Earlier, another senior BJP leader, Ashwani Kumar Choubey, said the state government would not survive after May 21.

Speculation is rife that if the JD-U performs poorly in the Lok Sabha polls, it is bound to impact the state government.

According to JD-U leaders, some BJP leaders have been instructed by the party's prime ministerial candidate Narendra Modi to disturb the state government after the polls.

"But we are confident that the poll outcome will prove wrong and the JD-U will perform better than expected," said a JD-U leader close to the chief minister.

In 2009, the JD-U won 20 of 40 Lok Sabha seats from Bihar and its then ally the BJP won 12 seats. While the Rashtriya Janata Dal (RJD) bagged 4 seats, the Congress and independent candidates shared two seats each.
Source: Zee News

Sunday, May 4, 2014

Aamir Khan disappoints Bihar's Mountain Man's family

Bollywood actor Aamir Khan has disappointed the poverty-stricken family of Bihar's 'Mountain Man' Dasrath Manjhi, as neither did he provide financial help to them nor send his team to inquire about their requirements.

Dashrath Manjhi is known for single-handedly cutting through a hill to make a road.

His son Bhagirath is sad and pained after he failed to save his wife Basanti Devi, who died due to lack of medical care last month.

"If hero (Aamir) could have provided financial help as he promised us, my wife may not have died. She died because of our abject poverty. Aamir has proved himself like leaders or officials, who promised help that never reached us," Bhagirath told IANS over the phone of a local NGO member.

Bhagirath said that he managed to perform 'shradh' (a ritual performed after a death) Friday thanks to financial help provided by Bodh Gaya-based People First Educational Charitable Trust.

"It was they (Trust) who spent money to perform my wife's shradh. I have no money to do that," he said.

Aamir Khan, who visited their village for his TV show "Satyamev Jayate" in February, promised to provide financial help to Dashrath's daughter-in-law Basanti and son Bhagirath.

In early March after Aamir's visit hit the headlines, Shafi Ahmad, state co-ordinator of Aamir's production house, said a team would soon visit the Dasrathnagar Dalit tola near Gahlaur in Gaya district, around 100 km from here, on behalf of the actor-filmmaker as he had requested that their requirements be taken care of.

Aamir, during his visit, also assured Bhagirath and Basanti of help. Nearly two months after Aamir promised to help Basanti she died due to lack of proper medical treatment.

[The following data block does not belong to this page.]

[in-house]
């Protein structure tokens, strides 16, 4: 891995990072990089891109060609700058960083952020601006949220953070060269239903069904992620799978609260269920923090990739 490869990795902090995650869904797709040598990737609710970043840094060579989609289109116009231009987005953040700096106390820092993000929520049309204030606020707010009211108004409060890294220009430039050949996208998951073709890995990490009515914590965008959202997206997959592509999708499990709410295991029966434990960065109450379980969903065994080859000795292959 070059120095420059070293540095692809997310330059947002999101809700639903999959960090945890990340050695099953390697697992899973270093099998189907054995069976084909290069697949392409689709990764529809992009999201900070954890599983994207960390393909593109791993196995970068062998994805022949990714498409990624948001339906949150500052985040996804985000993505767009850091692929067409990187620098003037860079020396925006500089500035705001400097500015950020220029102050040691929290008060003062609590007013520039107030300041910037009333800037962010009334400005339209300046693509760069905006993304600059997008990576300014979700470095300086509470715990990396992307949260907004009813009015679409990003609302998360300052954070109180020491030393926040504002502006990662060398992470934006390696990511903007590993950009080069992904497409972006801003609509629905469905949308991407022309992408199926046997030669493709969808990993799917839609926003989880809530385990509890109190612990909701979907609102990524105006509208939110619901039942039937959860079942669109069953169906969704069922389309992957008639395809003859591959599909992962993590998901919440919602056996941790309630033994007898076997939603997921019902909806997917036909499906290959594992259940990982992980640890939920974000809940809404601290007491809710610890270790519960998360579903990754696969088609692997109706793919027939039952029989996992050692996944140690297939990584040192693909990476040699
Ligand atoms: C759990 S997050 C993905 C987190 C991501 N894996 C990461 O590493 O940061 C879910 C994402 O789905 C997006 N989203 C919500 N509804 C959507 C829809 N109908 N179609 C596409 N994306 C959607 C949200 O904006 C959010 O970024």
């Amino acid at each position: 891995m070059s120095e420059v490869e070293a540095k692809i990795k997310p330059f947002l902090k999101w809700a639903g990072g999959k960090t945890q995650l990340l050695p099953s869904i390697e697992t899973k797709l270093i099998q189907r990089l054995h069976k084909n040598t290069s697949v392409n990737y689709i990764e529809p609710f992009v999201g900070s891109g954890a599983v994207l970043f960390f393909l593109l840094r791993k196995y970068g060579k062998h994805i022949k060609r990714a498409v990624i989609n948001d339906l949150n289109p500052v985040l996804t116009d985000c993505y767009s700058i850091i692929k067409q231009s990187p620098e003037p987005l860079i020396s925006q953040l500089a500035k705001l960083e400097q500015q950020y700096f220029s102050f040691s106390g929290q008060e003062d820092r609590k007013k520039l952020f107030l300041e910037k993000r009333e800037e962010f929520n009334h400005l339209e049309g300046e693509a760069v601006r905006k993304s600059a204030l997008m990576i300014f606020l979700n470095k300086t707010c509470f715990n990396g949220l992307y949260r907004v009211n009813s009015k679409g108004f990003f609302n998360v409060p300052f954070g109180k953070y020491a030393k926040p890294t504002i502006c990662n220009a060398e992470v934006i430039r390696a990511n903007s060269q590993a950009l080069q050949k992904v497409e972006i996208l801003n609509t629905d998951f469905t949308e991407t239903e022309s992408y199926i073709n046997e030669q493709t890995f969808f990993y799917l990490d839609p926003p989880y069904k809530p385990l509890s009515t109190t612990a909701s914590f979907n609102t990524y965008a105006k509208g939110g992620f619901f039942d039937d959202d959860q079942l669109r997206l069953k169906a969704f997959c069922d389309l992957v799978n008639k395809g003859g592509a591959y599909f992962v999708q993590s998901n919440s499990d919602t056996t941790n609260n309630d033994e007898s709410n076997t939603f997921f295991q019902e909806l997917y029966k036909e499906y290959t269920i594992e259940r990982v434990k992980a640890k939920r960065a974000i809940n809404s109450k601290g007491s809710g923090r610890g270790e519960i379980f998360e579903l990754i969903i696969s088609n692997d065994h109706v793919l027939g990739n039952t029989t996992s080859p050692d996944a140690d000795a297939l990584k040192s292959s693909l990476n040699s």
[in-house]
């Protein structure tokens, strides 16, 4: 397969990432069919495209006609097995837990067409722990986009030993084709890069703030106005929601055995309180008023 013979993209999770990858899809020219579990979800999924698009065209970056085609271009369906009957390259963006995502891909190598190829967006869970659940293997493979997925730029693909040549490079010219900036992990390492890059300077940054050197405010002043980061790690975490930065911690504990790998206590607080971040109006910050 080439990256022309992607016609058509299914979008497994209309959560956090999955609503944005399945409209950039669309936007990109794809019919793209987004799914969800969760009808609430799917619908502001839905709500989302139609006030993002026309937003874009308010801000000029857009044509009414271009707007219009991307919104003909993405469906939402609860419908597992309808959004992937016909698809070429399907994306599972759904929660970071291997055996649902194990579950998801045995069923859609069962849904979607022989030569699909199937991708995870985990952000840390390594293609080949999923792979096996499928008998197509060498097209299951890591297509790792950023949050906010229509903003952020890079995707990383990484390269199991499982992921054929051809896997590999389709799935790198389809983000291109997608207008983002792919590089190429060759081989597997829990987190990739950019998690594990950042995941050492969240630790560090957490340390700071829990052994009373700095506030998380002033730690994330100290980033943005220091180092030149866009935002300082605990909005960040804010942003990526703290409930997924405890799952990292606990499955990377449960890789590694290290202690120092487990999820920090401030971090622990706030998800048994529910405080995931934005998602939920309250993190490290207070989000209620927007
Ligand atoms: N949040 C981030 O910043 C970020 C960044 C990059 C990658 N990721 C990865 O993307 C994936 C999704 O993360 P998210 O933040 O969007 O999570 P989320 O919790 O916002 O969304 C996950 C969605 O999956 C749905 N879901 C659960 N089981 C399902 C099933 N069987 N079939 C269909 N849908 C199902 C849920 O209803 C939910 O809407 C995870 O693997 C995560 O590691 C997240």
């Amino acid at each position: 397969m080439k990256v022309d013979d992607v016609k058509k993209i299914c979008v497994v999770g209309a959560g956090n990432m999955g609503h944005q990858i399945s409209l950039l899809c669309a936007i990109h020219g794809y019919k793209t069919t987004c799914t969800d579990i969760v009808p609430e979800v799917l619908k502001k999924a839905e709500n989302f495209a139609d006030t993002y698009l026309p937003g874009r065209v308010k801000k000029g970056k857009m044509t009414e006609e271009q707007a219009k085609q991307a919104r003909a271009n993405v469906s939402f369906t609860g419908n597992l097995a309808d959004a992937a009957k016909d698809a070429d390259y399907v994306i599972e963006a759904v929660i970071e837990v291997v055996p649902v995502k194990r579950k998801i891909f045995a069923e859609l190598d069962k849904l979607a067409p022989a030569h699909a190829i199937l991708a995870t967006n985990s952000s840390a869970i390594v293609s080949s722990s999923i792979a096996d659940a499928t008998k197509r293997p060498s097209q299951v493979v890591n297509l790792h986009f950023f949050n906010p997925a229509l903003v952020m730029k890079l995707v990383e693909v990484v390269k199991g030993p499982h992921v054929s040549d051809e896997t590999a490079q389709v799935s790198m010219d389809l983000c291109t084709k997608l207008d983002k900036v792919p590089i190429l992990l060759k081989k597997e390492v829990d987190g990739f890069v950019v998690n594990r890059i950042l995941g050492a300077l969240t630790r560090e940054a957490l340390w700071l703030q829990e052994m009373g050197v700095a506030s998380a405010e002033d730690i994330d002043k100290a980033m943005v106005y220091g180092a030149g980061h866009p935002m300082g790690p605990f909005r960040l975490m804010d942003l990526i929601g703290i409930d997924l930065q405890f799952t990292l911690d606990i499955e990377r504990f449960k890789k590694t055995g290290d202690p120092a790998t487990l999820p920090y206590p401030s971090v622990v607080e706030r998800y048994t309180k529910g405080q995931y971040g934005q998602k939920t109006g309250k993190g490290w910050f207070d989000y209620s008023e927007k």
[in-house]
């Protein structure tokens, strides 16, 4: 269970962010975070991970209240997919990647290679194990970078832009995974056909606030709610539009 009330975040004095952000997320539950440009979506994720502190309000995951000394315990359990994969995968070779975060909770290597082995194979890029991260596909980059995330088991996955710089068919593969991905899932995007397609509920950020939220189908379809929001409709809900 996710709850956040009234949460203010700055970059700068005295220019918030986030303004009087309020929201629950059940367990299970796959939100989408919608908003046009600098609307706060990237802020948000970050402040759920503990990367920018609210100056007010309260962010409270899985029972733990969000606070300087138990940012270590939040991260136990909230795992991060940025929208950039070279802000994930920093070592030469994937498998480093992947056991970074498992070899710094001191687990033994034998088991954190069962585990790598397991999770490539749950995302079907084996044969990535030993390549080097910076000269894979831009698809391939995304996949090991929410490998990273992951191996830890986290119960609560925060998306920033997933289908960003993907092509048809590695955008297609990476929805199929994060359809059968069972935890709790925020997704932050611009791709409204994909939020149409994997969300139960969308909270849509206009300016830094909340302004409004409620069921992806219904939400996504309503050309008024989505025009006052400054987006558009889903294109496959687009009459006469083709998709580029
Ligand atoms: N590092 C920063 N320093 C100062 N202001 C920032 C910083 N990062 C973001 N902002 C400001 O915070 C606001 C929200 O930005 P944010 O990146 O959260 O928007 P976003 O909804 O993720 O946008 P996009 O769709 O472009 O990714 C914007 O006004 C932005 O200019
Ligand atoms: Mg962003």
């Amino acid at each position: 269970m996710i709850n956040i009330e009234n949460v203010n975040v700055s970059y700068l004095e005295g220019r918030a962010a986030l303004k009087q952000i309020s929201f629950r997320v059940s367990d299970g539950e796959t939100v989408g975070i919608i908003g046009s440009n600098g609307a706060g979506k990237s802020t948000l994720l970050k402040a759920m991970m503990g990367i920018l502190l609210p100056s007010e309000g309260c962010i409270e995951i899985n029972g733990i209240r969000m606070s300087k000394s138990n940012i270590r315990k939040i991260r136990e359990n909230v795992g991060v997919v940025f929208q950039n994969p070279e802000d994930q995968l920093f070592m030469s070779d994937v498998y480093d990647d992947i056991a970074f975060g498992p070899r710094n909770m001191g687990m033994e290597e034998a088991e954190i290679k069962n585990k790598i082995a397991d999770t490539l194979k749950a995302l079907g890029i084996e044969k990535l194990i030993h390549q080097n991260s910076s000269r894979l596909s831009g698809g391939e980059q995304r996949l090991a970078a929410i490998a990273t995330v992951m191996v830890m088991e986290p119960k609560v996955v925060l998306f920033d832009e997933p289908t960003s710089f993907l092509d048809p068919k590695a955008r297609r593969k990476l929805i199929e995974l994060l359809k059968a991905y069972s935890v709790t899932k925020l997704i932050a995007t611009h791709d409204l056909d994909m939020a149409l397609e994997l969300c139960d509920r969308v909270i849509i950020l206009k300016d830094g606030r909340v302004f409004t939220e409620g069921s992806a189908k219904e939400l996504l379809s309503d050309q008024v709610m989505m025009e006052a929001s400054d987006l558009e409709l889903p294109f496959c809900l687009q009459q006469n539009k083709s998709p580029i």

Both of them had told Khan that they have been left in the lurch, ignored by politicians and officials despite repeated assurances of help.

Bhagirath said that Basanti's death sent shock waves through the village as it happened despite assurances of help from Aamir.

However, the Trust that helped Bhagirath conduct Basanti's shradh, has opened the Dasrath Manjhi non-formal school in Gahlaur. The school is being run by Basanti's daughter-in-law Laksminiya Devi.

Both Bhagirath and Basanti used to work in the village primary school as cooks for preparing the mid-day meal for children. Both of them were paid Rs.1,000 a month.

Working day and night, Dasrath Manjhi had single-handedly carved out a 360 feet long, 30 feet high and 30 feet wide passage through a hill near Gahlaur with a hammer and chisel. He died in 2007 after battling cancer.

The hill was between Attari and Wazirgunj blocks in Gaya district. Manjhi began his uphill task when his wife was injured and he had to take a detour around the mountains to reach the nearest hospital.
Source: DNA

Friday, May 2, 2014

Race for Bihar’s Saran gets hotter

The electoral battle for Saran constituency, where former CM Rabri Devi of the RJD faces a stiff challenge from former Union minister Rajiv Pratap Rudy of the BJP, heated up on Friday when top leaders of the three major parties in the fray held rallies and attacked one another.

Ms Devi’s husband and RJD chief Lalu Prasad Yadav, who is apparently banking on a revival of his previously gainful formula of Muslim-Yadav social coalition, flaunted his secular credentials at a massive rally by recounting how he had got BJP stalwart L.K. Advani arrested in Bihar during the Ram temple movement in October 1990. Explaining the contrasts between “Mandal and kamandal” (Mandal Commission and a pro-Hindutva BJP), he told his audience of his struggles to ensure reservation benefits for the backward castes.

Senior BJP leader and former Union minister Syed Shahnawaz Hussain hit out at both the RJD and the JD(U) for “using Muslims as vote banks,” saying Bihar’s Muslims would no longer be deceived by the two regional parties.

“I am the only Muslim MP of the BJP in the Lok Sabha. This has posed terrible problem for both Lalu Prasad Yadav and chief minister Nitish Kumar when they try to present the BJP as an enemy of the Muslims,” he said.

CM Nitish Kumar of the JD(U), who also addressed a rally in the constituency, dubbed both the RJD and the BJP as unworthy parties that had little real concern for Bihar’s development. “The party that looks keen on a division of India and the other party that goes about with a lantern (RJD symbol) in the age of electricity will not succeed in their evil efforts,” said Mr Kumar.

Thursday, May 1, 2014